Several elected officials and health care unions—including Mayor de Blasio—have criticized the absence of officials from the city’s public-health system and the unions that represent New York City Health + Hospitals employees from the task force appointed by Governor Cuomo to find ways to save billions in Medicaid costs.

The 21-member panel known as the Medicaid Redesign Team was convened by Mr. Cuomo to find ways to generate $2.5 billion in Medicaid savings before the April 1 budget deadline. Growing costs for the program that serves six million people across the state have contributed to a projected $6.1-billion deficit in the state budget.

Who Was Appointed

The Governor announced his appointees to the task force, which was first established in 2011, earlier this month. Its members include Robert Megna, the Senior Vice Chancellor and Chief Operating Officer at the State University of New York (as well as the former Budget Director for the state) and co-chair Michael Dowling, president and CEO of Northwell Health, the state’s largest health-care operator.


CARMEN CHARLES: No advocates from H+H.

But District Council 37’s Local 420, headed by Carmen Charles, wrote in a Feb. 12 statement that it was “deeply disappointed” that no officials from the municipal hospital system, which serves 400,000 uninsured New Yorkers each year, or the labor unions that represent its employees were appointed to the taskforce.

“It is our belief that Governor Cuomo’s Medicaid Redesign Team II is missing a critical voice and perspective that could help redesign Medicaid in a manner that does not compromise patient care and protects the financial security of public hospitals,” the union stated. “Given the outsized role that H+H serves in providing healthcare to New Yorkers, it would have been in the best interest of the state for MRT II to include representation from NYC H+H and its labor partners.”

‘Key Players Left Out’

State Assemblyman Richard Gottfried, who chairs the Assembly Health Committee, stated that although the team “includes respected members of the health care industry, it leaves key players and sectors that are a critical to our health care delivery system out of the decision-making process,” such as medical providers, pharmacists, and safety-net hospitals like NYC H+H.

“You would think that it would be critical to include those providing a significant part of that care in a conversation on how to redesign the program,” he said. “As they say, ‘if you’re not at the table, you’re on the menu.’”

But Gabby Seay, the political director for Service Employees International Union’s Local 1199, the largest health-care union in the country, noted that there were a few key labor figures on the panel, including the union’s former president, Dennis Rivera—who headed 1199SEIU from 1989 to 2007—as its co-chair.

She called him a “long-time fighter for working people, the exceptional healthcare that allows them to raise healthy families and live with dignity in New York, and for quality services to Medicaid beneficiaries.”

State AFL-CIO Head In

Additionally, State AFL-CIO President Mario Cilento was selected as a member. “Mario Cilento will also serve as a voice for the AFL-CIO member unions that represent health-care workers. We expect to participate in the public process and advocate with the Legislature to ensure that safety net providers are protected,” Ms. Seay said.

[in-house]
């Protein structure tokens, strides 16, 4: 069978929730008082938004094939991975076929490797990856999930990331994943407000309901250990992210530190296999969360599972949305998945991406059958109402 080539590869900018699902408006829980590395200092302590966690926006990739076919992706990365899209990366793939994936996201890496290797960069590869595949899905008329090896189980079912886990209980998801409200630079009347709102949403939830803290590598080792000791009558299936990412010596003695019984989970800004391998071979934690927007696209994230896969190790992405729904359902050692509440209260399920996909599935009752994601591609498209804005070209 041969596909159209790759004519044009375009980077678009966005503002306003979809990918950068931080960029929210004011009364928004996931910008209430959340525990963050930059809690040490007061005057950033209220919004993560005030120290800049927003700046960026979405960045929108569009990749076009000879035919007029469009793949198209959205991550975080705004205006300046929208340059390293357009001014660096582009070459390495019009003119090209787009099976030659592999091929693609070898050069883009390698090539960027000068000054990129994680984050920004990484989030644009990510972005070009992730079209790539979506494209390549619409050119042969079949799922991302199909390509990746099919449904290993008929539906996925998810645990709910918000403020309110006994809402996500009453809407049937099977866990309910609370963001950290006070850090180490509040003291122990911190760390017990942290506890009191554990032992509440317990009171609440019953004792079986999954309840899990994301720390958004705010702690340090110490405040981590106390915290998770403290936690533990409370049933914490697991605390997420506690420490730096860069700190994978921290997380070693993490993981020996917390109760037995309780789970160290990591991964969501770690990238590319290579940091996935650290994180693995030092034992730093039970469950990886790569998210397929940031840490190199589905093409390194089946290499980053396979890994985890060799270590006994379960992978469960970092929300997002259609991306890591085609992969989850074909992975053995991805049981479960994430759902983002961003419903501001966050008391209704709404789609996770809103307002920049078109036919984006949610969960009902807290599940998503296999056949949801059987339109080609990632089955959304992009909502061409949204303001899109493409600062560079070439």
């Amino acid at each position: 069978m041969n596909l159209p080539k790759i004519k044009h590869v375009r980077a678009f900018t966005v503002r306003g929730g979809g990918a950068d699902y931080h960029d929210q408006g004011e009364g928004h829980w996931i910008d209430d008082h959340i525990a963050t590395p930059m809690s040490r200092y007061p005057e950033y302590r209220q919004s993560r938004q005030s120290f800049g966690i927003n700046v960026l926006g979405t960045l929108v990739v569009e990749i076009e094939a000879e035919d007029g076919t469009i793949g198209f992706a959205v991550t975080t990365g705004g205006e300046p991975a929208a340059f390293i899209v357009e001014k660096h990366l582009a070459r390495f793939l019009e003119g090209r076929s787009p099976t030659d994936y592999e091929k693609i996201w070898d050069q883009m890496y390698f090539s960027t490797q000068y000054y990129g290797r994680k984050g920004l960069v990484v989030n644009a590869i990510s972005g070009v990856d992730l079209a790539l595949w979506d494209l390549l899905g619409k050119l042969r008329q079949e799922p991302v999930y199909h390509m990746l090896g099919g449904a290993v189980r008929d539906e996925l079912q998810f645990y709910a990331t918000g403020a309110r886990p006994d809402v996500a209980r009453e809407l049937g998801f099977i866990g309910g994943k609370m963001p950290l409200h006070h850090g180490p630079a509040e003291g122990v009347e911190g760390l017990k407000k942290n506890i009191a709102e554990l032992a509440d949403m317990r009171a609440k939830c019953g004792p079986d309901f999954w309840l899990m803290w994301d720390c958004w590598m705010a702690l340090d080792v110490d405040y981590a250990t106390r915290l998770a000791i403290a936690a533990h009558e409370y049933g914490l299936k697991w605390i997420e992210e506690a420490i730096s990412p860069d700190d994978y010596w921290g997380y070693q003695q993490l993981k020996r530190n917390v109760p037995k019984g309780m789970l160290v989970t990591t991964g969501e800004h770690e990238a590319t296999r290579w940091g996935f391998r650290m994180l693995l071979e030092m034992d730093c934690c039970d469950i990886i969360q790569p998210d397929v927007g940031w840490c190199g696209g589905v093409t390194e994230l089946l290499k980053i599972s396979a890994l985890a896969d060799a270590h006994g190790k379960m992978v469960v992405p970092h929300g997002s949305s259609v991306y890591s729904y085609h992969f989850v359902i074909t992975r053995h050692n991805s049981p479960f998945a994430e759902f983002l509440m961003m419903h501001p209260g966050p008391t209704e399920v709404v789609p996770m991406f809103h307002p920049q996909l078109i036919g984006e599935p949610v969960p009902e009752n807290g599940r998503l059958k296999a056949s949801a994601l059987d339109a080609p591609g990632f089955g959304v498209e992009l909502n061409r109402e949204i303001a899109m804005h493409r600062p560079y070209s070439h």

Freeman Klopott, a spokesman for the state Budget Division, noted that several large unions representing health-care workers, including the New York State Nurses Association, the Civil Service Employees Association and the American Federation of State, County and Municipal Employees (District Council 37’s parent union) were all affiliated with the AFL-CIO.

“The MRT is a broad selection of professionals who are undeniably experts in their fields and membership is largely consistent with the first MRT convened in 2011,” he said.

Mr. Klopott added that concerns about the team’s makeup were being “pushed by people who were against the process before even began and want to criticize its conclusions before they are reached.”

A state budget proposal that would require the city and other local governments to pay for Medicaid increases exceeding three percent, beginning in 2022. The de Blasio administration has estimated that this will force the city to pay $1.1 billion annually more if Medicaid costs grow at the same rate they have in recent years. The state projected a very different figure—a $221 million increase—assuming a 3-percent growth in Medicaid spending.

A spokeswoman for Mayor de Blasio said that it seemed “pretty convenient that the city facing the largest share of the cuts also has no representation.”

“The state shifts $1.1 billion onto the City for a problem they falsely claim is the City’s ‘fault’, and in the same breath, leaves us off the commission they’ve created for bringing costs down,” she said.

Mr. de Blasio stated Feb. 10 that the projected cuts would lead to the closing of “multiple Health + Hospitals public clinics, would lead to the layoff of approximately 1,300 doctors and nurses – these are really huge, huge numbers. It cannot happen. We have to fight it.”

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